Laropiprant attenuates EP3and TP prostanoid receptor-mediated thrombus formation
© Philipose et al; licensee BioMed Central Ltd. 2012
Published: 17 September 2012
The use of the lipid-lowering agent niacin is hampered by a frequent flush response which is largely mediated by prostaglandin (PG) D2. Therefore, concomitant administration of the D-type prostanoid (DP) receptor antagonist laropiprant has been proposed to be a useful approach in preventing niacin-induced flush. However, antagonizing PGD2, which is a potent inhibitor of platelet aggregation, might pose the risk of atherothrombotic events in cardiovascular disease. Therefore, we investigated the effects of laropiorant on platelet function.
Platelet aggregation assays were performed ex vivo using a platelet aggregation analyser (Aggregometer II). Blood from healthy human donors was used to obtain platelet-rich plasma. The expression of P-selectin and activation of glycoprotein IIb/IIIa was examined using CD62P and PAC1 antibodies, respectively, by direct flow cytometry. In vitro thrombus formation was assessed by flowing whole blood on collagen-coated Cellix biochips at −30 dyn/cm2 using the Mirus nanopump.
In vitro treatment of platelets with laropiprant prevented the inhibitory effects of PGD2 on platelet function, i.e. platelet aggregation, P-selectin expression, activation of glycoprotein IIb/IIIa and thrombus formation. In contrast, laropiprant did not prevent the inhibitory effects of acetylsalicylic acid or niacin on thrombus formation. At higher concentrations, laropiprant by itself attenuated platelet activation induced by thromboxane (TP) and E-type prostanoid (EP)-3 receptor stimulation, as demonstrated in assays of platelet aggregation, P-selectin expression, and activation of glycoprotein IIb/IIIa. Inhibition of platelet function exerted by EP4 or I-type prostanoid (IP) receptors was not affected by laropiprant.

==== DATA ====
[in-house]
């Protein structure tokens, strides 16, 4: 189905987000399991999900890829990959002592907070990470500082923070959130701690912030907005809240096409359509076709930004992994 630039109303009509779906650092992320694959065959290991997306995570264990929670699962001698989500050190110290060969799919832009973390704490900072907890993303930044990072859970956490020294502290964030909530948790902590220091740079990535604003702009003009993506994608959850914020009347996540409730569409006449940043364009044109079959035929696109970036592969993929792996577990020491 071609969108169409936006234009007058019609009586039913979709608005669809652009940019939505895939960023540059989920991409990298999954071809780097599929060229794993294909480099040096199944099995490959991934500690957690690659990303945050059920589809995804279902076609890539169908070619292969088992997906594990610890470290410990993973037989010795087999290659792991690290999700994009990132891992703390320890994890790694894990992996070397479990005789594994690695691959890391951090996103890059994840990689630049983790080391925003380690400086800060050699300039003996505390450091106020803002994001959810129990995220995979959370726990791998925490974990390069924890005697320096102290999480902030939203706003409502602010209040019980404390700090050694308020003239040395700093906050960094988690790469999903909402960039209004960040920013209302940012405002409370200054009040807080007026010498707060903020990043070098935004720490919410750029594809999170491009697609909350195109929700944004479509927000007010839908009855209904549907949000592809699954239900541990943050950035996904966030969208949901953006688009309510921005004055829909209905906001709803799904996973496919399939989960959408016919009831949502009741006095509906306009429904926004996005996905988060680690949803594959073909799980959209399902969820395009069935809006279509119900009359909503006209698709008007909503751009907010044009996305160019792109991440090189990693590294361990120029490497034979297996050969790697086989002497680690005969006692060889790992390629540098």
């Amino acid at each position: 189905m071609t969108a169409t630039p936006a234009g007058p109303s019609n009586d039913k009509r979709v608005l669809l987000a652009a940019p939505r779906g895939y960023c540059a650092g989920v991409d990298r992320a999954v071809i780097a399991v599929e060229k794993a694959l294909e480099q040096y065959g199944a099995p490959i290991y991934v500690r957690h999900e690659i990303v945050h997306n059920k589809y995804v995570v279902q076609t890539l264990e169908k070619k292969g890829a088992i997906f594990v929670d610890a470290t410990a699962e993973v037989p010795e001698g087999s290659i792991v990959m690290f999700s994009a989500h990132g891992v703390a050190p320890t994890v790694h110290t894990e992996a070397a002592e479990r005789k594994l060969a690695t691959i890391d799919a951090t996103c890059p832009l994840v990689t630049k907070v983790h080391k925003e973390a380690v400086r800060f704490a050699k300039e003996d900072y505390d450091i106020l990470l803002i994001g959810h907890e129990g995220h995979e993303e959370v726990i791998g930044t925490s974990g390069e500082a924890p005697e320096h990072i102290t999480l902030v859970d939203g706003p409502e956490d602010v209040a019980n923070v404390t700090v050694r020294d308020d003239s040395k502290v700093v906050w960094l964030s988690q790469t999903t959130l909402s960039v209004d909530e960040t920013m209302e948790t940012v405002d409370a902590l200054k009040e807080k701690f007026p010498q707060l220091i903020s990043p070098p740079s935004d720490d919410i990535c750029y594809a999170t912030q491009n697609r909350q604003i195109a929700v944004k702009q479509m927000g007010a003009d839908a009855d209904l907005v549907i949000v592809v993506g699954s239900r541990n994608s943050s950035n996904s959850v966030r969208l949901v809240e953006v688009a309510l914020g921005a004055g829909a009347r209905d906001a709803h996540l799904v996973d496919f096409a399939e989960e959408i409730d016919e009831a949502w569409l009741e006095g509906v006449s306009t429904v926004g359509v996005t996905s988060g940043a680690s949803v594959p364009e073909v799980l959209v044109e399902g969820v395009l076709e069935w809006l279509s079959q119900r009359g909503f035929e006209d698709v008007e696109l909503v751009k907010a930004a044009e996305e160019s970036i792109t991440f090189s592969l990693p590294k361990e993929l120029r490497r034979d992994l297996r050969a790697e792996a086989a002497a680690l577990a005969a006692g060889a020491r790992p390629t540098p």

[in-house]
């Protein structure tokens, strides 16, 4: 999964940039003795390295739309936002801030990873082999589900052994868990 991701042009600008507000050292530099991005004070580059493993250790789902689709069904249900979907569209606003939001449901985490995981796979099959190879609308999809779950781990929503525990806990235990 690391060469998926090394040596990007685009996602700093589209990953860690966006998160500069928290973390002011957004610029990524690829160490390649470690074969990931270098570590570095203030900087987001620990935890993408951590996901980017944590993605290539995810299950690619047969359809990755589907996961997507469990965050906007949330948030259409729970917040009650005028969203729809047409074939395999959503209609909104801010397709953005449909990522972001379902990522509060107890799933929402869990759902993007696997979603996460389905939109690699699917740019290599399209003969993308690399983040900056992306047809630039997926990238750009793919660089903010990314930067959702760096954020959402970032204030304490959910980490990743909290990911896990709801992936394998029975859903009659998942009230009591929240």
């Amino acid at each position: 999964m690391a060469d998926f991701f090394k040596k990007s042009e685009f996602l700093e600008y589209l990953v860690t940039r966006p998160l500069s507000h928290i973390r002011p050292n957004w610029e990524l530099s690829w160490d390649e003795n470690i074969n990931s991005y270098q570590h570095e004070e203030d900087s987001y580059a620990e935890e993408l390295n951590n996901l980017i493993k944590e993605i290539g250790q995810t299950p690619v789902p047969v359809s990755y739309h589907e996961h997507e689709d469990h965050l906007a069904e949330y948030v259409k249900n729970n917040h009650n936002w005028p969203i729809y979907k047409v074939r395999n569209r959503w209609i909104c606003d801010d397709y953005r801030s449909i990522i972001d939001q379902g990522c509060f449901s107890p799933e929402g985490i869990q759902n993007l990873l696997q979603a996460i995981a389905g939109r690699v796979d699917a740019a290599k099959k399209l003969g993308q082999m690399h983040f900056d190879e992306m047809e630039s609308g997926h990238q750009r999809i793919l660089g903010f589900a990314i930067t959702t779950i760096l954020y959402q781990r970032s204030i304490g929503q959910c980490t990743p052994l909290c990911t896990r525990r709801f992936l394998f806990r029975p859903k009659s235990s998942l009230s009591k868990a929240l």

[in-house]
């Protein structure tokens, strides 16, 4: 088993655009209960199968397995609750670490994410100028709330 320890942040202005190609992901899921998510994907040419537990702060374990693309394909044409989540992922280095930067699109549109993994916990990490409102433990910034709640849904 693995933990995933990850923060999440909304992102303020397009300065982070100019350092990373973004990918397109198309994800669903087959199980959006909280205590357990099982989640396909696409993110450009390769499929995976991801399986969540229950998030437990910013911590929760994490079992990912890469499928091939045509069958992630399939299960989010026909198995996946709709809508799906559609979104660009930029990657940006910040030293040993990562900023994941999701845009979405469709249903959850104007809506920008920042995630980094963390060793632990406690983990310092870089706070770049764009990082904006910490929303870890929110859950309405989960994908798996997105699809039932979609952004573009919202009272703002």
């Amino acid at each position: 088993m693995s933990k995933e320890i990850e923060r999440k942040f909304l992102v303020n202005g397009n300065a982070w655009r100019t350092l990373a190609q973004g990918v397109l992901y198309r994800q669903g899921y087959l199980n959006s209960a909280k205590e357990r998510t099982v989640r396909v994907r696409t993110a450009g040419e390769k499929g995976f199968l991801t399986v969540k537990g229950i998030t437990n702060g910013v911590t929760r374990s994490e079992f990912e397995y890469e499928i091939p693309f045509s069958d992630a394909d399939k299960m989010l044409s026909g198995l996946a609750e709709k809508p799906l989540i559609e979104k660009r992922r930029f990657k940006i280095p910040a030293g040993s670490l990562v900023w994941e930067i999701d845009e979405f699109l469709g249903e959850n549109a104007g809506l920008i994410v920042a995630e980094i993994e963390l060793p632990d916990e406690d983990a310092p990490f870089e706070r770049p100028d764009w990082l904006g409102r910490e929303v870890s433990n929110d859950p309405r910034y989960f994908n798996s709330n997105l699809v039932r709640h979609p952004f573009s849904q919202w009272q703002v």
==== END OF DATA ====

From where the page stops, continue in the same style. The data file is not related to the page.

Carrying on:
These in vitro data suggest that niacin/laropiprant for the treatment of dyslipidemias might have a beneficial profile with respect to platelet function and thrombotic events in vascular disease.
S.P. was funded by the PhD Program Molecular Medicine of the Medical University of Graz. This study was supported by the Jubiläumsfonds of the Austrian National Bank (OeNB, grants 13487 and 14263) and the Austrian Science Fund (FWF; grants P22521-B18, P19473-B05, P21004-B02 and P22976-B18).
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